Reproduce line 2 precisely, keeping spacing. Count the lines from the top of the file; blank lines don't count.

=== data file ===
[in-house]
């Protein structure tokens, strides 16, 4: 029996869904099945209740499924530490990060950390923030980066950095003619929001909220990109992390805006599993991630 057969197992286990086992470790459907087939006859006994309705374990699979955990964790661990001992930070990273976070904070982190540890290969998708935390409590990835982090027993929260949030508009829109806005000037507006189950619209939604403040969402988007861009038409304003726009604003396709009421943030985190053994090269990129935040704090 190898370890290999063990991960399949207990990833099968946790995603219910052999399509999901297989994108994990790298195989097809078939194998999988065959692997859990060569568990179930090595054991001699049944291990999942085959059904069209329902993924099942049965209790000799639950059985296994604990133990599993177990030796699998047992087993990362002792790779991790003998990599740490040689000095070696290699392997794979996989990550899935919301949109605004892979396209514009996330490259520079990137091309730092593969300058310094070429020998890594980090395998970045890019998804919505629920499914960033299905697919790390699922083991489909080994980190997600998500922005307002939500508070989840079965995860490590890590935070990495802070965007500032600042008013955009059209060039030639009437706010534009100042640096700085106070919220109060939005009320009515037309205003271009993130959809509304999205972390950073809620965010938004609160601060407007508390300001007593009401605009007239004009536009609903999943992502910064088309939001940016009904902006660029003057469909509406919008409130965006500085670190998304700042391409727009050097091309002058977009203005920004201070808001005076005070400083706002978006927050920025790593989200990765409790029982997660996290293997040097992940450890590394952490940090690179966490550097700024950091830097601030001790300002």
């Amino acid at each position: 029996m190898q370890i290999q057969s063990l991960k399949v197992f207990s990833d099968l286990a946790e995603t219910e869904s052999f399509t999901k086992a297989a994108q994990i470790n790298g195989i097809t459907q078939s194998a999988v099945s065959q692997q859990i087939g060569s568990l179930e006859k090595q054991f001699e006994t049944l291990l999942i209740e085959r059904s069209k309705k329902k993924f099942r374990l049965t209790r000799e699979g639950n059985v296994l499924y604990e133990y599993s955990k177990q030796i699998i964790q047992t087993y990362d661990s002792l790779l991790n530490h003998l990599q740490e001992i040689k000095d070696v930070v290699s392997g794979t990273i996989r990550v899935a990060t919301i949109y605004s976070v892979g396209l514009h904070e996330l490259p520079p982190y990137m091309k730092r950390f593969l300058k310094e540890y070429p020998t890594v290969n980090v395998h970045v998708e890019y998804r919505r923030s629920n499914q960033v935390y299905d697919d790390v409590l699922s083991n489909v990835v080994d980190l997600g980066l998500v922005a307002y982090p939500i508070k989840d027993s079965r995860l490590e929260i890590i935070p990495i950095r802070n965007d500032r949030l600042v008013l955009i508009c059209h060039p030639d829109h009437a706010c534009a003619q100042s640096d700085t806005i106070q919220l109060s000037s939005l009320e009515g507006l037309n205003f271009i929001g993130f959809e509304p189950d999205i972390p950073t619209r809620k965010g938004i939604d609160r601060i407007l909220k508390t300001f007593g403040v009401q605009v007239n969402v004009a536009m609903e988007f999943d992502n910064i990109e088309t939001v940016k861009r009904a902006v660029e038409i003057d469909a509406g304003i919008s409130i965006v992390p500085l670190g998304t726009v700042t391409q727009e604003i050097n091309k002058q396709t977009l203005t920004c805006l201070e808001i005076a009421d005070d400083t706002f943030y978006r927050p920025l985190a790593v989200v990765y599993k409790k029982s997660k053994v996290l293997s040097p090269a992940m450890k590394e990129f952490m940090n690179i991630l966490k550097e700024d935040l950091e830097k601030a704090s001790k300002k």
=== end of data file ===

């Protein structure tokens, strides 16, 4: 029996869904099945209740499924530490990060950390923030980066950095003619929001909220990109992390805006599993991630 057969197992286990086992470790459907087939006859006994309705374990699979955990964790661990001992930070990273976070904070982190540890290969998708935390409590990835982090027993929260949030508009829109806005000037507006189950619209939604403040969402988007861009038409304003726009604003396709009421943030985190053994090269990129935040704090 190898370890290999063990991960399949207990990833099968946790995603219910052999399509999901297989994108994990790298195989097809078939194998999988065959692997859990060569568990179930090595054991001699049944291990999942085959059904069209329902993924099942049965209790000799639950059985296994604990133990599993177990030796699998047992087993990362002792790779991790003998990599740490040689000095070696290699392997794979996989990550899935919301949109605004892979396209514009996330490259520079990137091309730092593969300058310094070429020998890594980090395998970045890019998804919505629920499914960033299905697919790390699922083991489909080994980190997600998500922005307002939500508070989840079965995860490590890590935070990495802070965007500032600042008013955009059209060039030639009437706010534009100042640096700085106070919220109060939005009320009515037309205003271009993130959809509304999205972390950073809620965010938004609160601060407007508390300001007593009401605009007239004009536009609903999943992502910064088309939001940016009904902006660029003057469909509406919008409130965006500085670190998304700042391409727009050097091309002058977009203005920004201070808001005076005070400083706002978006927050920025790593989200990765409790029982997660996290293997040097992940450890590394952490940090690179966490550097700024950091830097601030001790300002």